It still feels so strange to take a gondola up to play in the snow, and then take the four minute ride down to green grass and warm weather again.

I still think the mountain views are spectacular every single day.  I don't think I'd ever tire of them.

We left the girls for supper and the evening (oh the great joy of having an eleven year old in the house) and the four of us adults went out to Bombay Bhel for a delicious Indian feast.   When we returned the girls were watching, (you guessed it) "Full House".   All was well and we were tired and full and ready for another day of action on Sunday.

Sunday was our urban themed day.  We took the Sky Train downtown to the Burrard Station and then walked to Coal Harbour.

Adrian was feeling very "big city" that day - looking all debonair as he rode the train.

As we were walking back to the train station there was a large area of downtown roped off for the shooting of the T.V. show "Fringe".  We took our chance to pose all New York like with an NYC taxi.

We ended the day with a stroll down Commercial Drive.

We honestly couldn't believe our time together was going so fast.  Monday was our last day.  We spent the morning at Granville Island where the girls all said they ate the best pizza of their lives.  Let me tell you, these girls are cheese pizza aficionados.  If they tell you it's the best, it is.

We then split up with Adrian and the girls going swimming for the afternoon and Kathleen and I heading to IKEA to do a little shopping.

We had planned all along to take the Wortley's out to our favorite BBQ place for our last supper together.  When I called to make a reservation for nine and the message said "closed Mondays" I was so disappointed.  Adrian likes his BBQ.  He was disappointed too.  Since the girls had been looking forward to burgers we BBQ'd ourselves that night and capped off the evening with gelato.

The next morning it was back to reality.  Mike headed downtown to work and I got the girls up and ready for school.  We said goodbye as we left that morning - hardly believing that our "Robertson Crescent Reunion" holiday together was over.

It really was as great as I just made it sound.

Sasha is Six!

Sasha is six.  It's true.  February 18th was the big day and the lead up to the festivities was big.  I love thinking about birthdays with little girls this age.  They start thinking about their party and their guest list and their wish list months in advance.  Because we were having friends here for the weekend of her birthday, we decided to have the party with her friends one week prior.  

It was easy for Sasha to pick the theme of her party.  Pigs, baby.  What else?  Sasha has had a love and affection for pigs for many years.  When she was two, she traded in her soother for a stuffed pig.  Piggy has been through thick and thin with that girl and she loves him dearly.  Her love for Piggy has now transferred to anything "pig" she can get her hands on.  I knew there were lots of possibilities for a Piggy Party, so pigs, it was.

Here's Sasha getting the name cards for the table ready shortly before the guests arrived....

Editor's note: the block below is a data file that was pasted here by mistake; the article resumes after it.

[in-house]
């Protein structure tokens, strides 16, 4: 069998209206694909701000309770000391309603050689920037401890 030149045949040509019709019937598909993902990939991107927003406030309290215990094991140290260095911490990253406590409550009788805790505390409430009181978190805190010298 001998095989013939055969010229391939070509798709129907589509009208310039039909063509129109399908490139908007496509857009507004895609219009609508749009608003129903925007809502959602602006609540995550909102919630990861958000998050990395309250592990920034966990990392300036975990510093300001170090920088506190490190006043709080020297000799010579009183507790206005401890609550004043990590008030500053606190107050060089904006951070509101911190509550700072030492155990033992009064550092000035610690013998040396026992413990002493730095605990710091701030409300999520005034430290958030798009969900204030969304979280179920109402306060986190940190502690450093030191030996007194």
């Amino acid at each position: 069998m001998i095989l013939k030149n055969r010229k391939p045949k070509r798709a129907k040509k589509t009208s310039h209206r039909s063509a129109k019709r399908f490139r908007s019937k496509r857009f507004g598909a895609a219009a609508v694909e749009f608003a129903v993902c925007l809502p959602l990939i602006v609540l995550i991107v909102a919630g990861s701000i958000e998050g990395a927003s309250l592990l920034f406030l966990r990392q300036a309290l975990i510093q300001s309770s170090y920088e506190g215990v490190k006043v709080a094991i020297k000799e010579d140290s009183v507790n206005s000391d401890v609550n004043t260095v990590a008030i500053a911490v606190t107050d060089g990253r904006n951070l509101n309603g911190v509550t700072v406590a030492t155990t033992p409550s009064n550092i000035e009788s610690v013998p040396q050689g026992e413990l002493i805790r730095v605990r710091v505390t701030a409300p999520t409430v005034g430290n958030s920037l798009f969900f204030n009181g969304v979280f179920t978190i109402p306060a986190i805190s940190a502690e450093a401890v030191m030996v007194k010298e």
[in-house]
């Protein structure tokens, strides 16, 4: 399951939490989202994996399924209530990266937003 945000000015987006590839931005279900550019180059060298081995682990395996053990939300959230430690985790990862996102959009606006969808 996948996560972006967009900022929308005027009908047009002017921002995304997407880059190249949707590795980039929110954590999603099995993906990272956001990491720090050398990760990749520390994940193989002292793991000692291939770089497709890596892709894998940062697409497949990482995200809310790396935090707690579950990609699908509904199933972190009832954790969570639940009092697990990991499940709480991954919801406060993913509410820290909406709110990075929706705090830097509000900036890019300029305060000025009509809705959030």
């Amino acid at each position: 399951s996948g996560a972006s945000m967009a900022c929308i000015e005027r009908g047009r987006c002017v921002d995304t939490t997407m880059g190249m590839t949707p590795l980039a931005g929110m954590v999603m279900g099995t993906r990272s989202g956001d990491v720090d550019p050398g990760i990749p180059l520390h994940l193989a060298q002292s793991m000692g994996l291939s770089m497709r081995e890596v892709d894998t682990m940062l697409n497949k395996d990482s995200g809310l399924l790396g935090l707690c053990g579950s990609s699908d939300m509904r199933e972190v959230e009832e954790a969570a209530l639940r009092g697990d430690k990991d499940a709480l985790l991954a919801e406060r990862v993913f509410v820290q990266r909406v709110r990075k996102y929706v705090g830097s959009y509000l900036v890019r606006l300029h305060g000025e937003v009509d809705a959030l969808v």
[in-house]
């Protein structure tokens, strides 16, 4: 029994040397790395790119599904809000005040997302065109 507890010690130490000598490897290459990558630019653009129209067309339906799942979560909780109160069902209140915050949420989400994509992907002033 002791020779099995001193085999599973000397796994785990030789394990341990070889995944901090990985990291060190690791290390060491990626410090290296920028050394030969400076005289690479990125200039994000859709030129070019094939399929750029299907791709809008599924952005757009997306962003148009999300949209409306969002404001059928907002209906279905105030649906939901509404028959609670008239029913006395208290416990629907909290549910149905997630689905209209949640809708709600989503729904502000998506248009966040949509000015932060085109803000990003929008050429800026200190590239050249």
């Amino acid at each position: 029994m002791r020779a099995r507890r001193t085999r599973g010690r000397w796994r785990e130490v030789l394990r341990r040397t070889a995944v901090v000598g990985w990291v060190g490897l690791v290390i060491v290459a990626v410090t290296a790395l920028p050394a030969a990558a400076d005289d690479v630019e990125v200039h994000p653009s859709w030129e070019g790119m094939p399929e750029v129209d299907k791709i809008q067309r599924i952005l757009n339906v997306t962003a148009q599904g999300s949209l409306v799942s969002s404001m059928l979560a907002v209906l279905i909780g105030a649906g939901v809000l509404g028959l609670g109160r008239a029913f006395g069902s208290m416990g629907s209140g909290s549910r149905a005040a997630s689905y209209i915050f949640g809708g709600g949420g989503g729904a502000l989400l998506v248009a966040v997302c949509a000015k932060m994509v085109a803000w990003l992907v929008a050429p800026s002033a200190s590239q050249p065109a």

Her piggy cake.  Don't look too closely.  I'm not Buddy from Cake Boss.  I'm just a mom.  I slather the icing on with a butter knife.  It's not perfect, but to a six year old, it's pretty darn close.

Everything was looking pretty pink.

A Sharpie and some pink poster paper transformed regular balloons into flying pigs.

Piggy was the guest of honor at the party!

We made a piggy craft....

Six little piggies - all special friends from Sasha's kindergarten class.

Sophia gives the most exuberant hugs!

Playing "Pin the Snout on the Piggy"

Everyone got piggy ears and a twisty piggy tail to wear for the party.

Blowing out six candles is tough.

After cake, we played a rousing game of "Pig Pig Cow"....

... and a thrilling game of "Pig goes Pop".

After Sasha's birthday party she had to  six whole days for her real birthday to arrive.  She was extra excited because our neighbors from Winnipeg were going to here for her birthday to celebrate with her.  

For several months leading up to her birthday, Sasha had been hinting that she'd really really REALLY like a camera for her birthday.  Mike and I thought a six year old was a little young to get a real camera.  Mike also refuses to buy cheap crap that breaks and doesn't work properly, so he didn't want to buy a kid's camera.  I then had my Eureka moment.  I remembered our old digital camera packed away in a closet in Winnipeg.  I thought it would be perfect for her!  We'd get a new case, wrap it up, and voila!  One good quality, (HUGE) camera that she would love.  Ryan and Babby (who are renting our house) graciously searched and found it, and Adrian and Kathleen brought it with them on their weekend here.  It was challenging finding a camera case that would fit such a monstrosity of a camera, but I did.  Perhaps some could say Mike and I were being very "west coast" by reducing, re-using, and recycling our old camera.  Others might say we're cheap.  Either works.

Regardless of the size, she was thrilled with her gift.  She snapped that thing all day long on her birthday.  The next day she took it along on an excursion and it bit the dust.  Poor kid.  Her "new" camera kicks it one day after getting it.  Don't worry.  A replacement camera has already been purchased.  It's 1/4 of the size and works like a charm.  Lesson learned.

Sasha opened up some great gifts from her grandparents in Winnipeg and Winkler.

And soon it was time to blow out six candles once again.

Since turning six, Sasha has lost her first tooth.  She was so proud.  I was sad.

Sasha is my little companion.  We've been alone together while Ellie and Hannah are in school for a few years now - just the two of us.  She is the perfect side-kick.  She loves to snuggle and read books together.  She can spend hours coloring or writing in her journal.  She likes to help clean (weird kid, I know), chatters away while we're running errands and happily accompanies me while I volunteer for hot lunch days at school.  

I often joke with Sasha that I don't want her to get older - that if she could go backwards on her birthdays instead of forwards I'd be thrilled.     I love to bury my nose into the crook of her little neck and inhale the smell of her. I love to wrap her up in a big blanket and snuggle up on cold winter days.  I love to watch her eyes sparkle and dance when she is excitedly telling me a story from her morning at school.  I'd like to wrap up the little bit of baby left in her and set it aside so I can go and savour it as more teeth fall out and she grows older.

But I can't.

I can just enjoy her as she is.   She is my wonderful companion.  And now she is six.